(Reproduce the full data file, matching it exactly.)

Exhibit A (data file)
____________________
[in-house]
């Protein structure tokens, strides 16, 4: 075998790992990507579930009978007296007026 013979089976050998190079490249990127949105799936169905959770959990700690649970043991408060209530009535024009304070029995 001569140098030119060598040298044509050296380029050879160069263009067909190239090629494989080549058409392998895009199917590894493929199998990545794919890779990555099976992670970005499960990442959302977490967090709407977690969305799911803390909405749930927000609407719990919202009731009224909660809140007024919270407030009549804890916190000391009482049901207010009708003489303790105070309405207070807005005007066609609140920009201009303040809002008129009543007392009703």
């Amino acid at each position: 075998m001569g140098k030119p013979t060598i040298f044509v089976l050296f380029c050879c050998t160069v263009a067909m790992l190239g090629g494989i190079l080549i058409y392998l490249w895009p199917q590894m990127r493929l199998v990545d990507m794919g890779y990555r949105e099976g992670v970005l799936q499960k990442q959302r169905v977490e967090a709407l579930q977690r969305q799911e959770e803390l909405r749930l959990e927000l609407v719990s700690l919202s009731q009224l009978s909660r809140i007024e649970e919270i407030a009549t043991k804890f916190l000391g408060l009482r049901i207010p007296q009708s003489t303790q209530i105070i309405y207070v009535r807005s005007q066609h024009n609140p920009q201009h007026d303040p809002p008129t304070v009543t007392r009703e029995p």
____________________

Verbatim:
[in-house]
């Protein structure tokens, strides 16, 4: 075998790992990507579930009978007296007026 013979089976050998190079490249990127949105799936169905959770959990700690649970043991408060209530009535024009304070029995 001569140098030119060598040298044509050296380029050879160069263009067909190239090629494989080549058409392998895009199917590894493929199998990545794919890779990555099976992670970005499960990442959302977490967090709407977690969305799911803390909405749930927000609407719990919202009731009224909660809140007024919270407030009549804890916190000391009482049901207010009708003489303790105070309405207070807005005007066609609140920009201009303040809002008129009543007392009703």
């Amino acid at each position: 075998m001569g140098k030119p013979t060598i040298f044509v089976l050296f380029c050879c050998t160069v263009a067909m790992l190239g090629g494989i190079l080549i058409y392998l490249w895009p199917q590894m990127r493929l199998v990545d990507m794919g890779y990555r949105e099976g992670v970005l799936q499960k990442q959302r169905v977490e967090a709407l579930q977690r969305q799911e959770e803390l909405r749930l959990e927000l609407v719990s700690l919202s009731q009224l009978s909660r809140i007024e649970e919270i407030a009549t043991k804890f916190l000391g408060l009482r049901i207010p007296q009708s003489t303790q209530i105070i309405y207070v009535r807005s005007q066609h024009n609140p920009q201009h007026d303040p809002p008129t304070v009543t007392r009703e029995p």